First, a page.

Home > Articles

  • Print
  • + Share This
This chapter is from the book

Item 39: Use @classmethod Polymorphism to Construct Objects Generically

In Python, not only do objects support polymorphism, but classes do as well. What does that mean, and what is it good for?

Polymorphism enables multiple classes in a hierarchy to implement their own unique versions of a method. This means that many classes can fulfill the same interface or abstract base class while providing different functionality (see Item 43: “Inherit from collections.abc for Custom Container Types”).

For example, say that I’m writing a MapReduce implementation, and I want a common class to represent the input data. Here, I define such a class with a read method that must be defined by subclasses:

class InputData:
    def read(self):
        raise NotImplementedError

I also have a concrete subclass of InputData that reads data from a file on disk:

class PathInputData(InputData):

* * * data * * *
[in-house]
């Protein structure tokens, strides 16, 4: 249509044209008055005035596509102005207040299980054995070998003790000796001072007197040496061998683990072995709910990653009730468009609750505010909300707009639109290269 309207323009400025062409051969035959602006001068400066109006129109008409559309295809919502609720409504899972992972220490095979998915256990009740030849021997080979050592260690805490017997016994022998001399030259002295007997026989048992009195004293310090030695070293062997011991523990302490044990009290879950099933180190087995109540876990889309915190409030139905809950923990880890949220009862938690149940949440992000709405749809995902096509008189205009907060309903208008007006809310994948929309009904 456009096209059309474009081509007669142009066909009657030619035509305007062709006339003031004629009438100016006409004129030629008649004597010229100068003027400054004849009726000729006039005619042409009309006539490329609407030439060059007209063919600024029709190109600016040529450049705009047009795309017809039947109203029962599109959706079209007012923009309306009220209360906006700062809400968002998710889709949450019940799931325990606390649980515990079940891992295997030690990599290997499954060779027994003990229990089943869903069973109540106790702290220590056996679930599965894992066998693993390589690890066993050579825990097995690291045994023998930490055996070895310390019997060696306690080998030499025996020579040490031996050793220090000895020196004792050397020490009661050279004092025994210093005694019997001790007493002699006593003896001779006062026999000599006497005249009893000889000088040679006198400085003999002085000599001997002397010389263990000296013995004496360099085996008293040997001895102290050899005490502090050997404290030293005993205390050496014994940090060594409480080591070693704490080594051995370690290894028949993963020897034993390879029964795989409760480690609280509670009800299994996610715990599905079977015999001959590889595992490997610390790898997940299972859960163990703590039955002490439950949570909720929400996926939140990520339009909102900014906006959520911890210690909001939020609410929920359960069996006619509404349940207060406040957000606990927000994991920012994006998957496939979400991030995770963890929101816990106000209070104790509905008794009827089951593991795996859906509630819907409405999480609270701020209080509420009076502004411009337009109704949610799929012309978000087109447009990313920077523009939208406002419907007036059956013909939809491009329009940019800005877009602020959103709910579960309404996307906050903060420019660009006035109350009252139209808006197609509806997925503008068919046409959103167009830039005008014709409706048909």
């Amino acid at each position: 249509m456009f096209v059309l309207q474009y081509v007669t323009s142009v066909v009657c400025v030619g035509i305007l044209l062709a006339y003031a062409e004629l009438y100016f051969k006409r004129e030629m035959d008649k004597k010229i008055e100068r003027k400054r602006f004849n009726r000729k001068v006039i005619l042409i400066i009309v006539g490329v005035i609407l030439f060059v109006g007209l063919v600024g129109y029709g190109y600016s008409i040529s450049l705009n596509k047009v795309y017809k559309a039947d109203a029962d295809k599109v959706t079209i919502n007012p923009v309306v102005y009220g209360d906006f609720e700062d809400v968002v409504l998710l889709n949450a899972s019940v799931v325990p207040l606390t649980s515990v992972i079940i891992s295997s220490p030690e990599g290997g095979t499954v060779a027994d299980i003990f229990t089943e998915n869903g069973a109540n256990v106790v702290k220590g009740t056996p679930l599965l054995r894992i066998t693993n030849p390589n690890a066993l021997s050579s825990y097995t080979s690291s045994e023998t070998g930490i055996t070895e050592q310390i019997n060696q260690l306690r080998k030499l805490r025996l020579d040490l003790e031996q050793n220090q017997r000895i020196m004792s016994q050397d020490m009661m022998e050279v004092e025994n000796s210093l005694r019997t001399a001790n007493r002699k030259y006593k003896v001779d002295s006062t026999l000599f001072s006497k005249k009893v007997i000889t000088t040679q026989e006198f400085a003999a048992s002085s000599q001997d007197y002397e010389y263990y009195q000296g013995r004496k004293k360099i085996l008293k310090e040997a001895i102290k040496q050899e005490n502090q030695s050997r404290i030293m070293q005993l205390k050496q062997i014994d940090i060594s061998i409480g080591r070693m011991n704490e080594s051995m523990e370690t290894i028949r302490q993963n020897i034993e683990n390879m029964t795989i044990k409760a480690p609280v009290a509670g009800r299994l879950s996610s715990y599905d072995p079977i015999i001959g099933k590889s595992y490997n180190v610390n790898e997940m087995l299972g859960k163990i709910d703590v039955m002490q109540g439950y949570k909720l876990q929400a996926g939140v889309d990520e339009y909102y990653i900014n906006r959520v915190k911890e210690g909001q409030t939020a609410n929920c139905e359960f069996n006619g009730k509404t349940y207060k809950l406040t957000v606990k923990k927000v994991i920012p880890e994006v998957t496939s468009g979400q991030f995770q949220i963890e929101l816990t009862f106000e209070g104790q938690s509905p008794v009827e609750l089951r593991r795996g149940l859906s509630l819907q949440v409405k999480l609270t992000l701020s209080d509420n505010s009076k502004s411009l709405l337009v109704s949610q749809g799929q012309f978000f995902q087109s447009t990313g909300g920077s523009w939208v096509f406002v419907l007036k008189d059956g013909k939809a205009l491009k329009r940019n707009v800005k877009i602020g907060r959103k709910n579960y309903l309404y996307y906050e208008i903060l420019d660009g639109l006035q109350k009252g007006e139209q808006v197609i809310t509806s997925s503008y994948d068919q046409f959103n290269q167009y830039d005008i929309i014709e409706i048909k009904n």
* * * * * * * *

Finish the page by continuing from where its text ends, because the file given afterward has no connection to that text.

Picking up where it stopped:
def __init__(self, path):
        super().__init__()
        self.path = path

     def read(self):
         with open(self.path) as f:
             return f.read()

I could have any number of InputData subclasses, like PathInputData, and each of them could implement the standard interface for read to return the data to process. Other InputData subclasses could read from the network, decompress data transparently, and so on.

I’d want a similar abstract interface for the MapReduce worker that consumes the input data in a standard way:

class Worker:
    def __init__(self, input_data):
        self.input_data = input_data
        self.result = None

    def map(self):
        raise NotImplementedError

    def reduce(self, other):
        raise NotImplementedError

Here, I define a concrete subclass of Worker to implement the specific MapReduce function I want to apply—a simple newline counter:

class LineCountWorker(Worker):
    def map(self):
        data = self.input_data.read()
        self.result = data.count('\n')
    def reduce(self, other):